Rich in historical detail, this gorgeously written debut novel tells the
story of a little scrap of humanity coming of age in the boom and bust years of a
California Welsh coal mining in the 1860-70s (close to Mount Diablo in the San Francisco Bay
Area). He's only seven years old but Asher Witherow, the only child of Welsh
parents, is already putting in a 12-hour days at the pit head
alongside his father and the majority of the town, then at night he attends a few
hours of school with the other pit-boys. Life is harsh but there are a few
glimmers of hope, for Asher at least, if not the mining community as a whole.
This is one of those books where
the whole is so much greater than the sum of the parts that I fear to give you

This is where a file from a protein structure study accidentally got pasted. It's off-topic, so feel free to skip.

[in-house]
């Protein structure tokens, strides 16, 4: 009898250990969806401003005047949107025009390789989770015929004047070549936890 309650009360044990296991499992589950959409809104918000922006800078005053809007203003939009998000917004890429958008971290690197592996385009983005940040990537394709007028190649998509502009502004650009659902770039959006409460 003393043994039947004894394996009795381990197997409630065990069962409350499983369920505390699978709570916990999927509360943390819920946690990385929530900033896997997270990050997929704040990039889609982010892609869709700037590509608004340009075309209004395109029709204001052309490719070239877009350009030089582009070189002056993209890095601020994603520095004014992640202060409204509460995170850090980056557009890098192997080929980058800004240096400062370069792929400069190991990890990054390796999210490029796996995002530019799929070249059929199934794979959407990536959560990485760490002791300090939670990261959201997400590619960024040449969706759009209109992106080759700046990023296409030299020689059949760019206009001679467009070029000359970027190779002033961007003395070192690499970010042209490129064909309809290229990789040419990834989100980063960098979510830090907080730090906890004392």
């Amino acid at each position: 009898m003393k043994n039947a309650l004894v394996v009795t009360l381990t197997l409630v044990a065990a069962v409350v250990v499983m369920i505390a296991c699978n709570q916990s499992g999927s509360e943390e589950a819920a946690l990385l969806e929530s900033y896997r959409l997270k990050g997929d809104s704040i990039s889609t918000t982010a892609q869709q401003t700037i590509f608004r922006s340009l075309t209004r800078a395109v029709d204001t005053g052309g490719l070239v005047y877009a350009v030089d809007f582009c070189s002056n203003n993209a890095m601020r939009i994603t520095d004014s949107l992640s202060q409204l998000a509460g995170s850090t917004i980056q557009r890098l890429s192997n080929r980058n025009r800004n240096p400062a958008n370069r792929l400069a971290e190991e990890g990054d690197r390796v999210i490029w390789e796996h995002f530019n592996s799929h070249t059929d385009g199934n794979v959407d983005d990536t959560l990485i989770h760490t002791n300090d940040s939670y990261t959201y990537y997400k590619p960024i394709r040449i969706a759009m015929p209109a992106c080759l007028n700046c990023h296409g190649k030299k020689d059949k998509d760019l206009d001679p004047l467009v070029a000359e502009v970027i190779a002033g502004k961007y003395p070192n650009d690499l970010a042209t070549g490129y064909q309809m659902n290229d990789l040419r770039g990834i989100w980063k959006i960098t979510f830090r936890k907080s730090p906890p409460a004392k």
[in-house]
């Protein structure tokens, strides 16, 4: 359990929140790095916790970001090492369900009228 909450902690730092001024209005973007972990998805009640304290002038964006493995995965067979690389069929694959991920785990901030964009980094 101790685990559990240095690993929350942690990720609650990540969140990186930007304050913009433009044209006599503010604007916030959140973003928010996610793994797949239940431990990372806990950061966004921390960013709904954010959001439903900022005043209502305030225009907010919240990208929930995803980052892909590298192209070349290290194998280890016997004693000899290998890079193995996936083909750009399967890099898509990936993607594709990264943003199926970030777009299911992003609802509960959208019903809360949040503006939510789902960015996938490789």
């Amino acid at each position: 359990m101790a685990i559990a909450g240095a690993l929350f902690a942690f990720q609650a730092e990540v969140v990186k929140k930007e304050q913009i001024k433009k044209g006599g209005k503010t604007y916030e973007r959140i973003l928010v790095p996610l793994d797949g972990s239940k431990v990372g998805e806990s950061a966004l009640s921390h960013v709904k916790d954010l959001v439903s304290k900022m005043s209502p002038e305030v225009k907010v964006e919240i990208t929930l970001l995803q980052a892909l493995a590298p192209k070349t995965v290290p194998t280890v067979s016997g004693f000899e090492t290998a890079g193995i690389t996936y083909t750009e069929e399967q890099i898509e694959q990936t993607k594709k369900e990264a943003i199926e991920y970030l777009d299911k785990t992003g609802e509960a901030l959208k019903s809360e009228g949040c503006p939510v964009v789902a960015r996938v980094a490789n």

details from the plot, so all I can do is encourage you to read the excerpt...
Beyond the Book
Between 1830 and 2000 more than 15,000
people were killed in USA mines. I assume similar historic figures could be
found for any coal mining country. For example, in Britain over 90,000
men, women and children lost their lives or were injured in mines between 1850
and 1914 (for a comprehensive resource of UK mining information see
Today, in industrialized countries, coal mining deaths and accidents have been
much reduced because machines have taken over from the men and boys who used to
work the coal face; deaths do still
occur; for example the 2001 explosion in
Alabama that killed 13; and there are health issues related to mining coal.
However, this all pales in comparison to the state of coal...